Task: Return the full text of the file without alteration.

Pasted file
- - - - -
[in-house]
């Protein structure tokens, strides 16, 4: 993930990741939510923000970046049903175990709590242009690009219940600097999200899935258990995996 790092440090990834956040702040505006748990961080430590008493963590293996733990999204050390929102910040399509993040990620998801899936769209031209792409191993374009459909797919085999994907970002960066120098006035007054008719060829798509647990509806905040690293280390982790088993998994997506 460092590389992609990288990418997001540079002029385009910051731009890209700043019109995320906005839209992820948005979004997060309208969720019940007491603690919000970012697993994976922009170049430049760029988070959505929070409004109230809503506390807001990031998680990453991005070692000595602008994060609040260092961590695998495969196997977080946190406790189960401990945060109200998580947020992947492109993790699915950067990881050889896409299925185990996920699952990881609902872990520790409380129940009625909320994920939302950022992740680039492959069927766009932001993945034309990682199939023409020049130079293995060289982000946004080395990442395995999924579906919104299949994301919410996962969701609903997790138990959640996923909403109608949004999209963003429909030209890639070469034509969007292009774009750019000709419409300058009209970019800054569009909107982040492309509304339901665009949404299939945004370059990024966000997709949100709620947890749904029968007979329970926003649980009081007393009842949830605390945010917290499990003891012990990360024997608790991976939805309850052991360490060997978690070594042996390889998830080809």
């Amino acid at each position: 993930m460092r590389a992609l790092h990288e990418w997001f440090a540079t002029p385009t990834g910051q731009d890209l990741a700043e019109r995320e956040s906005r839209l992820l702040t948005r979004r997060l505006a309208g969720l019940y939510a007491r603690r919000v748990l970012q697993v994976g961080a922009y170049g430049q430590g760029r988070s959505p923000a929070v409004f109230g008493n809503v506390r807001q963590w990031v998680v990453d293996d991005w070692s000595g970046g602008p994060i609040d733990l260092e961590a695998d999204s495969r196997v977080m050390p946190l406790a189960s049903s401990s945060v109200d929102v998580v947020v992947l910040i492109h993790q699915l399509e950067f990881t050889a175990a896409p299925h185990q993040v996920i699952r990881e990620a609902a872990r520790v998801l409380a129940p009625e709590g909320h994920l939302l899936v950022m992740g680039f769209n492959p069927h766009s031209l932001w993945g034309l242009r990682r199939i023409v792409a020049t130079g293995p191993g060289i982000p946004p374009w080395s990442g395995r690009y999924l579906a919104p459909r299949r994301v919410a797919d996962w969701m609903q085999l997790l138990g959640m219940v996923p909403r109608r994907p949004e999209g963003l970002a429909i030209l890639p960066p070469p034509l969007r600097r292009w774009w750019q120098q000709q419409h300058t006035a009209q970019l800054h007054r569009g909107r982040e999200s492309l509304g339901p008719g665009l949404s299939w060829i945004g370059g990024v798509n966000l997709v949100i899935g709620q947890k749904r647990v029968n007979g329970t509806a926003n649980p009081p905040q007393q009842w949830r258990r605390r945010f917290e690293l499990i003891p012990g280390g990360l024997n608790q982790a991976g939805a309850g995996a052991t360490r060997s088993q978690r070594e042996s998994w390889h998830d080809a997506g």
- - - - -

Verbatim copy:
[in-house]
């Protein structure tokens, strides 16, 4: 993930990741939510923000970046049903175990709590242009690009219940600097999200899935258990995996 790092440090990834956040702040505006748990961080430590008493963590293996733990999204050390929102910040399509993040990620998801899936769209031209792409191993374009459909797919085999994907970002960066120098006035007054008719060829798509647990509806905040690293280390982790088993998994997506 460092590389992609990288990418997001540079002029385009910051731009890209700043019109995320906005839209992820948005979004997060309208969720019940007491603690919000970012697993994976922009170049430049760029988070959505929070409004109230809503506390807001990031998680990453991005070692000595602008994060609040260092961590695998495969196997977080946190406790189960401990945060109200998580947020992947492109993790699915950067990881050889896409299925185990996920699952990881609902872990520790409380129940009625909320994920939302950022992740680039492959069927766009932001993945034309990682199939023409020049130079293995060289982000946004080395990442395995999924579906919104299949994301919410996962969701609903997790138990959640996923909403109608949004999209963003429909030209890639070469034509969007292009774009750019000709419409300058009209970019800054569009909107982040492309509304339901665009949404299939945004370059990024966000997709949100709620947890749904029968007979329970926003649980009081007393009842949830605390945010917290499990003891012990990360024997608790991976939805309850052991360490060997978690070594042996390889998830080809």
């Amino acid at each position: 993930m460092r590389a992609l790092h990288e990418w997001f440090a540079t002029p385009t990834g910051q731009d890209l990741a700043e019109r995320e956040s906005r839209l992820l702040t948005r979004r997060l505006a309208g969720l019940y939510a007491r603690r919000v748990l970012q697993v994976g961080a922009y170049g430049q430590g760029r988070s959505p923000a929070v409004f109230g008493n809503v506390r807001q963590w990031v998680v990453d293996d991005w070692s000595g970046g602008p994060i609040d733990l260092e961590a695998d999204s495969r196997v977080m050390p946190l406790a189960s049903s401990s945060v109200d929102v998580v947020v992947l910040i492109h993790q699915l399509e950067f990881t050889a175990a896409p299925h185990q993040v996920i699952r990881e990620a609902a872990r520790v998801l409380a129940p009625e709590g909320h994920l939302l899936v950022m992740g680039f769209n492959p069927h766009s031209l932001w993945g034309l242009r990682r199939i023409v792409a020049t130079g293995p191993g060289i982000p946004p374009w080395s990442g395995r690009y999924l579906a919104p459909r299949r994301v919410a797919d996962w969701m609903q085999l997790l138990g959640m219940v996923p909403r109608r994907p949004e999209g963003l970002a429909i030209l890639p960066p070469p034509l969007r600097r292009w774009w750019q120098q000709q419409h300058t006035a009209q970019l800054h007054r569009g909107r982040e999200s492309l509304g339901p008719g665009l949404s299939w060829i945004g370059g990024v798509n966000l997709v949100i899935g709620q947890k749904r647990v029968n007979g329970t509806a926003n649980p009081p905040q007393q009842w949830r258990r605390r945010f917290e690293l499990i003891p012990g280390g990360l024997n608790q982790a991976g939805a309850g995996a052991t360490r060997s088993q978690r070594e042996s998994w390889h998830d080809a997506g």